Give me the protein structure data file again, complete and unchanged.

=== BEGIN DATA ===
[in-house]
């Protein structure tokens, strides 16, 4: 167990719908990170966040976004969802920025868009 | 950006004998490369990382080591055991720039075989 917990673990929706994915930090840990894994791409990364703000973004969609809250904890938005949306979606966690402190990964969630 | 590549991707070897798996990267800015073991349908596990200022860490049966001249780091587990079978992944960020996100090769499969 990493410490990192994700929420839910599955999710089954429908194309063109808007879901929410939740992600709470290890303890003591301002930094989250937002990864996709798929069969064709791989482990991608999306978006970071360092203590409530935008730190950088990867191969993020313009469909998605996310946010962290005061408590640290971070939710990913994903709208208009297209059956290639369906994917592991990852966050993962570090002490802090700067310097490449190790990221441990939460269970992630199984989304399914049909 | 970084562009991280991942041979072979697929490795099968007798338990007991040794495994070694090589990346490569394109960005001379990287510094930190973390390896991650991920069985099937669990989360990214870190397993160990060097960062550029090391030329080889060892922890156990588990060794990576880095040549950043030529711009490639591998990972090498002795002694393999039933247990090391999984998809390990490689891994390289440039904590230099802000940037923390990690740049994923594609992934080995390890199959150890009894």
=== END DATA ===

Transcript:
[in-house]
């Protein structure tokens, strides 16, 4: 167990719908990170966040976004969802920025868009 | 950006004998490369990382080591055991720039075989 917990673990929706994915930090840990894994791409990364703000973004969609809250904890938005949306979606966690402190990964969630 | 590549991707070897798996990267800015073991349908596990200022860490049966001249780091587990079978992944960020996100090769499969 990493410490990192994700929420839910599955999710089954429908194309063109808007879901929410939740992600709470290890303890003591301002930094989250937002990864996709798929069969064709791989482990991608999306978006970071360092203590409530935008730190950088990867191969993020313009469909998605996310946010962290005061408590640290971070939710990913994903709208208009297209059956290639369906994917592991990852966050993962570090002490802090700067310097490449190790990221441990939460269970992630199984989304399914049909 | 970084562009991280991942041979072979697929490795099968007798338990007991040794495994070694090589990346490569394109960005001379990287510094930190973390390896991650991920069985099937669990989360990214870190397993160990060097960062550029090391030329080889060892922890156990588990060794990576880095040549950043030529711009490639591998990972090498002795002694393999039933247990090391999984998809390990490689891994390289440039904590230099802000940037923390990690740049994923594609992934080995390890199959150890009894």